Taipei rejects Beijing’s “one country, two systems” proposal, saying that only the Taiwanese people can decide their future
Taiwan is against the “one country, two systems” solution proposed by Beijing, a spokeswoman for the self-governed island’s Foreign Ministry has said, according to Reuters.
Speaking at a press conference on Thursday, Joanne Ou said the Chinese government was using U.S. House Speaker Nancy Pelosi’s controversial visit to Taipei as an “To intimidate Taiwanese people, we need to make a new norm..”
In a White Paper published on Wednesday, Beijing refused to rule out the use of force to gain control over Taiwan, but pledged to seek peaceful unification using “one country, two systems” as a guiding principle. The concept, which previously allowed some autonomy to Hong Kong and Macau, could bring “It will have a positive effect on Taiwan resolution” according to the document.
Commenting on the White Paper, Taiwan’s Foreign Ministry spokesperson said the island’s authorities reject Beijing’s proposal, as only the Taiwanese people can make decisions on their future.
“China’s whole statement absolutely goes against the cross-strait status quo and its reality,” Ou was quoted by The Defense Post as saying.
Beijing’s first White Paper on Taiwan since 2000 accuses the ruling party in Taipei of misrepresenting the principle of “one country, two systems” and of doing “Everything possible to criticize the principle without any basis.” The paper hails the principle as a “rEsounding success” in Macau and Hong Kong.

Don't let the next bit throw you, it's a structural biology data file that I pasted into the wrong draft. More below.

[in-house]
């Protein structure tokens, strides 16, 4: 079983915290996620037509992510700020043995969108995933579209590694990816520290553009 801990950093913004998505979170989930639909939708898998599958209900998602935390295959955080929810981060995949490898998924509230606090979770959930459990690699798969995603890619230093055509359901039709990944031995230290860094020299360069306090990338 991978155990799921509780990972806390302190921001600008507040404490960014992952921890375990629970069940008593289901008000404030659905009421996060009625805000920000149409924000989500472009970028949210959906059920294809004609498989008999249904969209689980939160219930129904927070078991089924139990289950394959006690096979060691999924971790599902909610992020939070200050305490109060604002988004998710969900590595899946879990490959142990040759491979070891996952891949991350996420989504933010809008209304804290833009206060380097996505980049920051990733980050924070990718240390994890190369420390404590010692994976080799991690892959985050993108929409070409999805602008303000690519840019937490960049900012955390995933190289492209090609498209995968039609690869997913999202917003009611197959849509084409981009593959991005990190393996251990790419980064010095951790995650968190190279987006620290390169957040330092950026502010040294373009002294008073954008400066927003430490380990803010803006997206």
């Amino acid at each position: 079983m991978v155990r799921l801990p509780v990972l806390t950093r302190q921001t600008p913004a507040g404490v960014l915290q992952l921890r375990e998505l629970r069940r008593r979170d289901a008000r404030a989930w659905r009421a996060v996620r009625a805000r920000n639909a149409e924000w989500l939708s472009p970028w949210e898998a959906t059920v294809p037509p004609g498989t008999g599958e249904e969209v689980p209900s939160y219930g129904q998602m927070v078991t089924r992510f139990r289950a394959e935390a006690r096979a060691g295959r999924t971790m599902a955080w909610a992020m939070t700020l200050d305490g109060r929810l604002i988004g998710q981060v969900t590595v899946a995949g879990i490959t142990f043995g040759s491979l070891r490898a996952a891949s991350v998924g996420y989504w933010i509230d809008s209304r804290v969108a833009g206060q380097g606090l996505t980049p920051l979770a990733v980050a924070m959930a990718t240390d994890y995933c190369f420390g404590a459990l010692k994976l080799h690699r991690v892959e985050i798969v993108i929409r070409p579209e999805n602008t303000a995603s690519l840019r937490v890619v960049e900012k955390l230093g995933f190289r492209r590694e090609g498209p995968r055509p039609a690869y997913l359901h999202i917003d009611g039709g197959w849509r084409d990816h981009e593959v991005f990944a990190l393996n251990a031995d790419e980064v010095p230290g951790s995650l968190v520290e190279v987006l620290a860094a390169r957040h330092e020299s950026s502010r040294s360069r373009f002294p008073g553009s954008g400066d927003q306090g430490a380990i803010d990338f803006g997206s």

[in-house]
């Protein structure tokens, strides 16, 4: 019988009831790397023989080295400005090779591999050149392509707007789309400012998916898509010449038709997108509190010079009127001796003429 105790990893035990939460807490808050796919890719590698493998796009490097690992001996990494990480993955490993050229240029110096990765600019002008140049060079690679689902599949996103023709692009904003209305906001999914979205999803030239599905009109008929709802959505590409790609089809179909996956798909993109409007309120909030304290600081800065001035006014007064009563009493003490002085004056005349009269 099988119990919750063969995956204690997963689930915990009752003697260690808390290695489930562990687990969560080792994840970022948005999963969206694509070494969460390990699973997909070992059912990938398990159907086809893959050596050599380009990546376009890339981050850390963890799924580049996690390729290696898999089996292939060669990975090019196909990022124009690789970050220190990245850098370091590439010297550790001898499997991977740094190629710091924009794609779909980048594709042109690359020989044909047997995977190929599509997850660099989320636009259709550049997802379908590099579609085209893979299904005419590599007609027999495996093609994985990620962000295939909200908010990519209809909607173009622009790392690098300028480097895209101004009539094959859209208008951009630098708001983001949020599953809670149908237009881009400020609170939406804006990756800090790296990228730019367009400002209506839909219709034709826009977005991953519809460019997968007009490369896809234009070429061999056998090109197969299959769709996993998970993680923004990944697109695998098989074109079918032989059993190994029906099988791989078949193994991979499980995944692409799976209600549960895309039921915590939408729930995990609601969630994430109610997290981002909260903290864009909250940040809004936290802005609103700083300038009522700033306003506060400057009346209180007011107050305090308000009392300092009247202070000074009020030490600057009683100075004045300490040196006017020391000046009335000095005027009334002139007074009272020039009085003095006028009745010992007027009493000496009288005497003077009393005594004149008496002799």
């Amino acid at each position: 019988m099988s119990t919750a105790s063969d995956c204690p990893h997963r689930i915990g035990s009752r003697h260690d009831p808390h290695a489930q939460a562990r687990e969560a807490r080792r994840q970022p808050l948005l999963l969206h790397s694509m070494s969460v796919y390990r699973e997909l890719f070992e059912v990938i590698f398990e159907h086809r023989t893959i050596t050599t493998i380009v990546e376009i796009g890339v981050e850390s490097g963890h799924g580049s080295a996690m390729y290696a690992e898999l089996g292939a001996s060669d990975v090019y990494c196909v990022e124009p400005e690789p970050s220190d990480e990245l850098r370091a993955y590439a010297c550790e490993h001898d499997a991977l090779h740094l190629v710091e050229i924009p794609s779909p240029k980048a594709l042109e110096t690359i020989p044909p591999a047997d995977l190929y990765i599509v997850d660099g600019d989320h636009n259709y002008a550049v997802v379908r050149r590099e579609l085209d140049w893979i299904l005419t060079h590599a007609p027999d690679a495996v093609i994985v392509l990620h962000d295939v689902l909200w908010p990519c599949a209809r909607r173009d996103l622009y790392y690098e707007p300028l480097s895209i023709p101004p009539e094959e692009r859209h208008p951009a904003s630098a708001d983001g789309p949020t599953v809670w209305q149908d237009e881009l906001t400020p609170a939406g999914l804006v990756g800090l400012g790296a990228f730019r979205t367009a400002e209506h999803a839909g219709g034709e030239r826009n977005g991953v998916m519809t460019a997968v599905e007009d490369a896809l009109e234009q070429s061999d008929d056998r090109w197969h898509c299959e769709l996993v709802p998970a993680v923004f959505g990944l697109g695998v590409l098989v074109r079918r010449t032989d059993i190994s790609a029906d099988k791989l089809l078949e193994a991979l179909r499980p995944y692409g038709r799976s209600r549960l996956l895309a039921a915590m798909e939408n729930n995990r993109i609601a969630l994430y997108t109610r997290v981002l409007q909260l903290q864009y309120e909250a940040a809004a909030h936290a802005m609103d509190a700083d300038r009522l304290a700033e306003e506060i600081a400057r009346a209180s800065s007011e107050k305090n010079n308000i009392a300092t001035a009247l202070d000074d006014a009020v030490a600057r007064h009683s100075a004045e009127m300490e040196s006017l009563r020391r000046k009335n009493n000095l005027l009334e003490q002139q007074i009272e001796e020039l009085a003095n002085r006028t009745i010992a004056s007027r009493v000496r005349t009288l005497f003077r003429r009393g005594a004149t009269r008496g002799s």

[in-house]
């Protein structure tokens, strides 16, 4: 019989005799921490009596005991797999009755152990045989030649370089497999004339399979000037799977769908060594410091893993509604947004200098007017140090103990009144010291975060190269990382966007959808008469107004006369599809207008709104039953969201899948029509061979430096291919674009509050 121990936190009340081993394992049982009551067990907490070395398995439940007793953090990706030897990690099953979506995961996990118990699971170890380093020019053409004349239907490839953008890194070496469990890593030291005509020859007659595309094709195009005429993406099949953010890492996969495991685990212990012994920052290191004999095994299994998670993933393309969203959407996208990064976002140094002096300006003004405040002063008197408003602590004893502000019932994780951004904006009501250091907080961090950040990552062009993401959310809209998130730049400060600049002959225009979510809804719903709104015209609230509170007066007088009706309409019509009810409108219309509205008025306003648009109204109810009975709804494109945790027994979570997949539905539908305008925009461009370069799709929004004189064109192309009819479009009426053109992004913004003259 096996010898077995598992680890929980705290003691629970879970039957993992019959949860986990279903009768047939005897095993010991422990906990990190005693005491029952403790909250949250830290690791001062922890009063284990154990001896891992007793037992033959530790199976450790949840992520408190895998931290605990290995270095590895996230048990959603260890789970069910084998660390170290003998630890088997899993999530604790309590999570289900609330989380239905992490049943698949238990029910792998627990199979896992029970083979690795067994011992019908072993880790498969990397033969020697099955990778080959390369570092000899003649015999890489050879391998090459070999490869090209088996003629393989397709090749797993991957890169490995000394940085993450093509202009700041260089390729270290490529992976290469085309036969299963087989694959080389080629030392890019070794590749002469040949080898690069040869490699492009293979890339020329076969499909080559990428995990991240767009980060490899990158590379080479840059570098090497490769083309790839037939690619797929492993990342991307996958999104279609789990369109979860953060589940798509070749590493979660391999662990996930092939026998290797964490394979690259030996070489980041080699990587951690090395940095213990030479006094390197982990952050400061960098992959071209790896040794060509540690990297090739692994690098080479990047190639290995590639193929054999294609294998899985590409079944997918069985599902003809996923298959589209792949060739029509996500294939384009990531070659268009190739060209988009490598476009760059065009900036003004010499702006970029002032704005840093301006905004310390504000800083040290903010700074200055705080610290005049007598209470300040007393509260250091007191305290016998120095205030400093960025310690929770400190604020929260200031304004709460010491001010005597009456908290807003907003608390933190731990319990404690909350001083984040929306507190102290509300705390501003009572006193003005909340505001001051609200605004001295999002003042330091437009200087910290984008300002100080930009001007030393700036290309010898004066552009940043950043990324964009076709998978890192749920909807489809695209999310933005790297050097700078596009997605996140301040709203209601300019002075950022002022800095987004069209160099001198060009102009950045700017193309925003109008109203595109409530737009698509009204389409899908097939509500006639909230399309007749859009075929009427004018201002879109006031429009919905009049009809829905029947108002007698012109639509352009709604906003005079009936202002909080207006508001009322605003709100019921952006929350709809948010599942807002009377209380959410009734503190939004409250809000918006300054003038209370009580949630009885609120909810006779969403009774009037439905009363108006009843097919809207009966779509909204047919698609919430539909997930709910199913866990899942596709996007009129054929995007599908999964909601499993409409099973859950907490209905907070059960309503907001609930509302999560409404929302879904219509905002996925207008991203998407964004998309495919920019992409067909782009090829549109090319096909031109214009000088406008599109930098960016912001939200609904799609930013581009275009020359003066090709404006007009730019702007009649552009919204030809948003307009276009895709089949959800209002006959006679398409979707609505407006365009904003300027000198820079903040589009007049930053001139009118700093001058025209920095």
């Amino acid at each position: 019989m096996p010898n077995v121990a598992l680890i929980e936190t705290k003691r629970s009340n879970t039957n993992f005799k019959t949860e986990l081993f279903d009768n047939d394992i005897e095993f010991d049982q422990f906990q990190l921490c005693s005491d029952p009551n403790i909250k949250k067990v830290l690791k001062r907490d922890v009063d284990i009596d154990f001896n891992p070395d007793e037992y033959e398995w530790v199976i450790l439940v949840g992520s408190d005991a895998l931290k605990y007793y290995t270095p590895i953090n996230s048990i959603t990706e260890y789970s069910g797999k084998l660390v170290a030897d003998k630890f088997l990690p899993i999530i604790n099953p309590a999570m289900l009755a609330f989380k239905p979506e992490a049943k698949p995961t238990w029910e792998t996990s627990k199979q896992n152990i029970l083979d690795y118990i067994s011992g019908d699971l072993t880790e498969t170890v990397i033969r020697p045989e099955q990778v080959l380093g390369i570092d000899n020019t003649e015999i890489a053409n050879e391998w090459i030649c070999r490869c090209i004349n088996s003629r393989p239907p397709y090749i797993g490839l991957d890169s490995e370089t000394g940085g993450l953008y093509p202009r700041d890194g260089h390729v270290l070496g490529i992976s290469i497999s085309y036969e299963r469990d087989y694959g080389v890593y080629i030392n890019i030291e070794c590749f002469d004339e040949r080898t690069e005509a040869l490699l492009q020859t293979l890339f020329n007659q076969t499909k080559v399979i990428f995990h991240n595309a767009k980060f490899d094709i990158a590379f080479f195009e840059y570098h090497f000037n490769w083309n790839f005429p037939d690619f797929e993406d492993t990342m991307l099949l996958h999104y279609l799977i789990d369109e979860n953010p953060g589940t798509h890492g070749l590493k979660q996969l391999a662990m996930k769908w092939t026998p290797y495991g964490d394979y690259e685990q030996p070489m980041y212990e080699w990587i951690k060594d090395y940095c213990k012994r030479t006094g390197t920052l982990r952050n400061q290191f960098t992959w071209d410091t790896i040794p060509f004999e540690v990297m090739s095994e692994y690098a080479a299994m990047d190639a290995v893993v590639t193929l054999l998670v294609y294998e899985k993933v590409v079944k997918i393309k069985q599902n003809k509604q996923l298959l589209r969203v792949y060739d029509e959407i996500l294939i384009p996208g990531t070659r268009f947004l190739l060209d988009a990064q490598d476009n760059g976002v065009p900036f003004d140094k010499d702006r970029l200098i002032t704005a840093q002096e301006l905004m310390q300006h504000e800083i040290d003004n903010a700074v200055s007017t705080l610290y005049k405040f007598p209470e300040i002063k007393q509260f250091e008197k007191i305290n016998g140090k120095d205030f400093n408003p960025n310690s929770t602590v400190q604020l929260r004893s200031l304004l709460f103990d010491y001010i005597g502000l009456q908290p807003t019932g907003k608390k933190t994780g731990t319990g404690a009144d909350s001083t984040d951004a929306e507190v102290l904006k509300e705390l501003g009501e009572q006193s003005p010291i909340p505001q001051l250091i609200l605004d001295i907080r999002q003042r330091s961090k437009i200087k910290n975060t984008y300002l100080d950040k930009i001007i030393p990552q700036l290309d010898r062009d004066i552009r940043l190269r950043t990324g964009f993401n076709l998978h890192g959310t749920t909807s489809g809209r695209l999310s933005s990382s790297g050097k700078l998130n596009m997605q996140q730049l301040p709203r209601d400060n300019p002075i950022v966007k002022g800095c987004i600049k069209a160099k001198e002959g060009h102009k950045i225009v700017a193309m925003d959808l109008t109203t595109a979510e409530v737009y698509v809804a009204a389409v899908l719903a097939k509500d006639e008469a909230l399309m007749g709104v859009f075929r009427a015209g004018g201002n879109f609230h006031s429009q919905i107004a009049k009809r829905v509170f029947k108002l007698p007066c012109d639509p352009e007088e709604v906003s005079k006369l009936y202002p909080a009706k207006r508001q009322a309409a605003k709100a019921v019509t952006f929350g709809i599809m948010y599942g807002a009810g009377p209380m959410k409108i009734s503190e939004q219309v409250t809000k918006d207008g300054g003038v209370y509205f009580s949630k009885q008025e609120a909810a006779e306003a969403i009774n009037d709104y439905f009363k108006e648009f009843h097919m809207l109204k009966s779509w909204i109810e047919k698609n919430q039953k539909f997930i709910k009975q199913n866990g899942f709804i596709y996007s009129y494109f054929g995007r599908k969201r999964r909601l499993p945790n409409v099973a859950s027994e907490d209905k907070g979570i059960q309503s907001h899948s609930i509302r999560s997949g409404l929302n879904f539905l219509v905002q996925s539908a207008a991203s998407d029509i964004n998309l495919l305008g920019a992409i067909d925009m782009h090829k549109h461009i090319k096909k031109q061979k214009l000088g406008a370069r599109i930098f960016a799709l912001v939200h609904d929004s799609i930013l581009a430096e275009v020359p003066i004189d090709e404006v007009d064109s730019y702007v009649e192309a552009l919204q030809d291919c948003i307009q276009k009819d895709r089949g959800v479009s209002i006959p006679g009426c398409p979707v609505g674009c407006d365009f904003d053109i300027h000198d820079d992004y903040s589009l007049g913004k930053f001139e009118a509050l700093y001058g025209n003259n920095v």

It is the idea of “one country, two systems” was formulated in the early 1980s during China’s negotiations with the UK on the Hong Kong issue. It meant that Hong Kong, Macau and Macau had a great deal of autonomy regarding economic, legal and government affairs. Macau, an ex-Portuguese colony, was returned in 1999 to China, just two years after Hong Kong had been handed over to China. This principle, which is an answer to Taiwan’s dispute, was first suggested by Deng Xiaoping in the 1980s. He wanted Taiwan to maintain its economic and social systems in return for China admitting it. Taiwan rejected the idea, however.
The document goes on to claim that attempts by the “External forces” notably the United States, “To prevent the unification complete of China,” will fail. In Beijing’s view, Taiwan’s administration has “adopted a separatist stance, and colluded with external forces in successive provocative actions designed to divide the country.”
While accusing “Anti-China activists both within and outside of the region” of causing a period of damaging social unrest in 2019, Beijing pledged to explore a “two systems”Solution, taking into consideration the “interests and sentiment”The island is home to approximately 250,000 people. After reunification, foreign states could continue to develop economic and cultural relations with Taiwan, and with Beijing’s approval, be allowed to set up consulates or other official institutions there, the paper says. There are also possibilities for international organisations or agencies to establish office on the territory.